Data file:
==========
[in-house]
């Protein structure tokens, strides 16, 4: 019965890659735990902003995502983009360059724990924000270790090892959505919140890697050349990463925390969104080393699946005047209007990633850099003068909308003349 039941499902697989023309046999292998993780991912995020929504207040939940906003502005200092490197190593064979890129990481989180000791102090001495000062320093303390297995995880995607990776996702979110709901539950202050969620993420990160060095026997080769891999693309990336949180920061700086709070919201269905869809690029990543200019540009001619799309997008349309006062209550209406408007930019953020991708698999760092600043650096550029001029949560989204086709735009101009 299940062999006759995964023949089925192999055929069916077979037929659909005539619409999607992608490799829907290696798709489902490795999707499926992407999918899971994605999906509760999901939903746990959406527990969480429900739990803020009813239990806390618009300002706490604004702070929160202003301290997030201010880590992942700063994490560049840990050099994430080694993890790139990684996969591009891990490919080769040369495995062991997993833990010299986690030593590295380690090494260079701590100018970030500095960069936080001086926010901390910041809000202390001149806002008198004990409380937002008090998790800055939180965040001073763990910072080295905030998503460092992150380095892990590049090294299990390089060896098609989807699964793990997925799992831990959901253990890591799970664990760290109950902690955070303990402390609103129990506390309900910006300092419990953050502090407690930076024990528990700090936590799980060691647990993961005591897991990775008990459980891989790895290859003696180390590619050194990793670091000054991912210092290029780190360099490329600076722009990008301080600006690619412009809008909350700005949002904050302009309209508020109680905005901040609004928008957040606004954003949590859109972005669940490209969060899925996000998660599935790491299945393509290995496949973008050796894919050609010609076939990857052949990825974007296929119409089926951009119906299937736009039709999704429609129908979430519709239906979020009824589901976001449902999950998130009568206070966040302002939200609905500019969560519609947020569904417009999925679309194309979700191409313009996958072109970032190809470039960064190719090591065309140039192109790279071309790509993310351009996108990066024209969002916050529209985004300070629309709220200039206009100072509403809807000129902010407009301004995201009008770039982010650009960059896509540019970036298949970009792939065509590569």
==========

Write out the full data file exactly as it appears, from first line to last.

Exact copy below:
[in-house]
């Protein structure tokens, strides 16, 4: 019965890659735990902003995502983009360059724990924000270790090892959505919140890697050349990463925390969104080393699946005047209007990633850099003068909308003349 039941499902697989023309046999292998993780991912995020929504207040939940906003502005200092490197190593064979890129990481989180000791102090001495000062320093303390297995995880995607990776996702979110709901539950202050969620993420990160060095026997080769891999693309990336949180920061700086709070919201269905869809690029990543200019540009001619799309997008349309006062209550209406408007930019953020991708698999760092600043650096550029001029949560989204086709735009101009 299940062999006759995964023949089925192999055929069916077979037929659909005539619409999607992608490799829907290696798709489902490795999707499926992407999918899971994605999906509760999901939903746990959406527990969480429900739990803020009813239990806390618009300002706490604004702070929160202003301290997030201010880590992942700063994490560049840990050099994430080694993890790139990684996969591009891990490919080769040369495995062991997993833990010299986690030593590295380690090494260079701590100018970030500095960069936080001086926010901390910041809000202390001149806002008198004990409380937002008090998790800055939180965040001073763990910072080295905030998503460092992150380095892990590049090294299990390089060896098609989807699964793990997925799992831990959901253990890591799970664990760290109950902690955070303990402390609103129990506390309900910006300092419990953050502090407690930076024990528990700090936590799980060691647990993961005591897991990775008990459980891989790895290859003696180390590619050194990793670091000054991912210092290029780190360099490329600076722009990008301080600006690619412009809008909350700005949002904050302009309209508020109680905005901040609004928008957040606004954003949590859109972005669940490209969060899925996000998660599935790491299945393509290995496949973008050796894919050609010609076939990857052949990825974007296929119409089926951009119906299937736009039709999704429609129908979430519709239906979020009824589901976001449902999950998130009568206070966040302002939200609905500019969560519609947020569904417009999925679309194309979700191409313009996958072109970032190809470039960064190719090591065309140039192109790279071309790509993310351009996108990066024209969002916050529209985004300070629309709220200039206009100072509403809807000129902010407009301004995201009008770039982010650009960059896509540019970036298949970009792939065509590569």